F the Teamsters.
 

Eagle757shark

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I'm glad the board voted to begin the merger process with ALPA. I think ALPA will be good for AirTran pilots.
 

Angrypoodle

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I respect my colleagues personal experiences with other unions. My own experience is only an independent union. As I contemplate the possibility of voting to go national or not, I have a simple request or suggestion.

I see our BoD heard from David Bourne of IBT and John Prater of ALPA. I personally would like to hear from the presidents of other independent unions. Why do these unions work as independents? Why do they remain independent instead of merging with a national union? To me this is an "apples to apples" approach. I want every angle before I cast my vote.

I'm actually not offended that IBT called us disjointed. It may bruise the ego to see it in the press, but I and colleagues I've flown with have made the same observation.

Before we divide further, why not lay ALL options on the table and hear from independent unions that actually function to the satisfaction of their pilots...SWAPA, IPA, APA. These seem like savvy pilot groups. There's got to be a reason they remain independent. I'd just like to know why before I am forced to vote between IBT and ALPA.
 

Rez O. Lewshun

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Before we divide further, why not lay ALL options on the table and hear from independent unions that actually function to the satisfaction of their pilots...SWAPA, IPA, APA. These seem like savvy pilot groups. There's got to be a reason they remain independent. I'd just like to know why before I am forced to vote between IBT and ALPA.
The Indy unions enjoy the "luxury" of being independent. Consider how easy it is to govern one group or a group of groups.

In addition, the APA hasn't done much. The B scale and sick out were failures and effected all of us. Still do.

The IPA recently negotiated a lessor contract compared to FDX. Ask any pilot of the two carriers and the FDX contract is the one they want.

SWAPA enjoys a good business model and relationship with management.

SWAPA, IPA and APA all buy services from ALPA. they can't afford to have their own departments or dues would be 5%.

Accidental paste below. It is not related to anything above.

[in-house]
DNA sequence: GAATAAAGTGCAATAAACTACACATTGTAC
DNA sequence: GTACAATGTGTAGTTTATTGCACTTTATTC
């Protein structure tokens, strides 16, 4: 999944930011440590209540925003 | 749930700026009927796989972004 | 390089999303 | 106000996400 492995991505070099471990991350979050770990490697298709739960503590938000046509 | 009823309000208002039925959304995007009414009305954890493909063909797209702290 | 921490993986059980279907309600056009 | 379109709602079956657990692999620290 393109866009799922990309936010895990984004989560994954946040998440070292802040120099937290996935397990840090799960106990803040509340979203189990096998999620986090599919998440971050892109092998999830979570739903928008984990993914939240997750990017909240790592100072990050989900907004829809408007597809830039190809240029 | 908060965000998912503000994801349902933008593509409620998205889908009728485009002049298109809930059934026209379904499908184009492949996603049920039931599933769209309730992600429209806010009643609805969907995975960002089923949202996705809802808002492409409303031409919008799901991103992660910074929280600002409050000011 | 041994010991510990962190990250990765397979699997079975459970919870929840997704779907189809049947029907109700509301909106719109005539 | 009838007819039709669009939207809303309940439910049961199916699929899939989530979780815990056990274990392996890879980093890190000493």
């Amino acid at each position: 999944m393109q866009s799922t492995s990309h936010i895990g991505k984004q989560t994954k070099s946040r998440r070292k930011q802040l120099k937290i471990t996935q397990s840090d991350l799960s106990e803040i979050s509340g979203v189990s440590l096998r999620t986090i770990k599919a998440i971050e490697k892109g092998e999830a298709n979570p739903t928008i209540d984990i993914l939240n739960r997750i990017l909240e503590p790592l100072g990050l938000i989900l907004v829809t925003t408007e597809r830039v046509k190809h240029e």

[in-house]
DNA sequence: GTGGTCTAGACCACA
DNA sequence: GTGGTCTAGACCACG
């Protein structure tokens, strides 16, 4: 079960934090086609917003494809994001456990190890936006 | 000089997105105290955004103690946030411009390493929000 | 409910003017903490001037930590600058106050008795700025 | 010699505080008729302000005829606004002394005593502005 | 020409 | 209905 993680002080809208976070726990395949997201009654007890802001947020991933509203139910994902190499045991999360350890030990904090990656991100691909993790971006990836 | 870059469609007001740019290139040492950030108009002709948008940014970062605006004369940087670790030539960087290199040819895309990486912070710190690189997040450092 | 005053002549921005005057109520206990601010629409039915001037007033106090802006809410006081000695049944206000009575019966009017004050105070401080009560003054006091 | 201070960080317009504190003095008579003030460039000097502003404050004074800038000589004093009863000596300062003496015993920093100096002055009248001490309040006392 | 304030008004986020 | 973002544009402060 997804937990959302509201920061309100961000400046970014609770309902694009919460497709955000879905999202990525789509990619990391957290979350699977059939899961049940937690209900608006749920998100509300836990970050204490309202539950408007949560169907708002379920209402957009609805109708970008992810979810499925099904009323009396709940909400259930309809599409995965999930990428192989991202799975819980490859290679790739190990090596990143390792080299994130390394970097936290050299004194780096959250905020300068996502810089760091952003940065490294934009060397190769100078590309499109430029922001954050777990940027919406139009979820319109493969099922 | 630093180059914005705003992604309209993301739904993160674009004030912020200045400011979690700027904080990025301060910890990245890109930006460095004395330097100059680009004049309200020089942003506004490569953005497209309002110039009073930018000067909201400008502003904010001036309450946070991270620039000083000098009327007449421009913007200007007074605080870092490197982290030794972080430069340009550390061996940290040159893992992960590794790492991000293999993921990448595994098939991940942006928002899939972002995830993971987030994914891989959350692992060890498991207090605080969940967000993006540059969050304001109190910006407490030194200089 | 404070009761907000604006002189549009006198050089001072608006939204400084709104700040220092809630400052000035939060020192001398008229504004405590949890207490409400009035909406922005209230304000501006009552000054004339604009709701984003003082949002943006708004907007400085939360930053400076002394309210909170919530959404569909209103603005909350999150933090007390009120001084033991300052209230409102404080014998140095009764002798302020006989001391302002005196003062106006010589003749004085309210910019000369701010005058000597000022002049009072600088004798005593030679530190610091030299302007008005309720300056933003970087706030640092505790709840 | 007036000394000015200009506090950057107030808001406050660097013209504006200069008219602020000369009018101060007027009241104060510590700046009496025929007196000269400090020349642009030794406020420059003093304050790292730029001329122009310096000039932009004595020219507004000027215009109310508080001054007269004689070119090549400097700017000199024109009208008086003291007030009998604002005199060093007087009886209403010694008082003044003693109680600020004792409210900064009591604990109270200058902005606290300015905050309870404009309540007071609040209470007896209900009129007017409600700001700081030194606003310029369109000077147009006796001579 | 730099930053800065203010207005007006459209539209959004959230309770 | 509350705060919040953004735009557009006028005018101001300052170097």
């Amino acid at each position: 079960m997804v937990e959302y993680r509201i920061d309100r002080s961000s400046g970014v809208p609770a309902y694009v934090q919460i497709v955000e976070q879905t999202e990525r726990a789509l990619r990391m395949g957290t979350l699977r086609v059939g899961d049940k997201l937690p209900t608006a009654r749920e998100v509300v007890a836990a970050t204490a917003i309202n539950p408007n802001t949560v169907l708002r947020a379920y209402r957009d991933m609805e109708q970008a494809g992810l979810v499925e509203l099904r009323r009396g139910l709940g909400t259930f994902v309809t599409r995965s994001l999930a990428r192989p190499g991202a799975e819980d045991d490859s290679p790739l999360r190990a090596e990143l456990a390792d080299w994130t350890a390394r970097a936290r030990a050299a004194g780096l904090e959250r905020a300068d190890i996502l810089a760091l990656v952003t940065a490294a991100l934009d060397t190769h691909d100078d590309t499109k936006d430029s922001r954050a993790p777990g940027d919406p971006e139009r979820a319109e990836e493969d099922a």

Most importantly, these Indy unions can't strike. You need money to do so...

Finally, the problems of the Air Line Pilot profession are global. ALPA is an international association.
 

ReverseSensing

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The Indy unions enjoy the "luxury" of being independent. Consider how easy it is to govern one group or a group of groups.

In addition, the APA hasn't done much. The B scale and sick out were failures and effected all of us. Still do.

The IPA recently negotiated a lessor contract compared to FDX. Ask any pilot of the two carriers and the FDX contract is the one they want.

SWAPA enjoys a good business model and relationship with management.

SWAPA, IPA and APA all buy services from ALPA. they can't afford to have their own departments or dues would be 5%.


Most importantly, these Indy unions can't strike. You need money to do so...

Finally, the problems of the Air Line Pilot profession are global. ALPA is an international association.
Boy, that group of pilots working for those independents must be a bunch of clueless dolts. Good thing they've got Rez to point out their mistakes and help bring them to Jesus.
 

Angrypoodle

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SWAPA, IPA and APA all buy services from ALPA. they can't afford to have their own departments or dues would be 5%.

My point exactly. No offense intended but I would like to hear this from the respective presidents. To not hear it from them reads as speculation. Why do they purchase services from ALPA? Which services exactly? And is this actually true? It seems reasonable to hear it from them.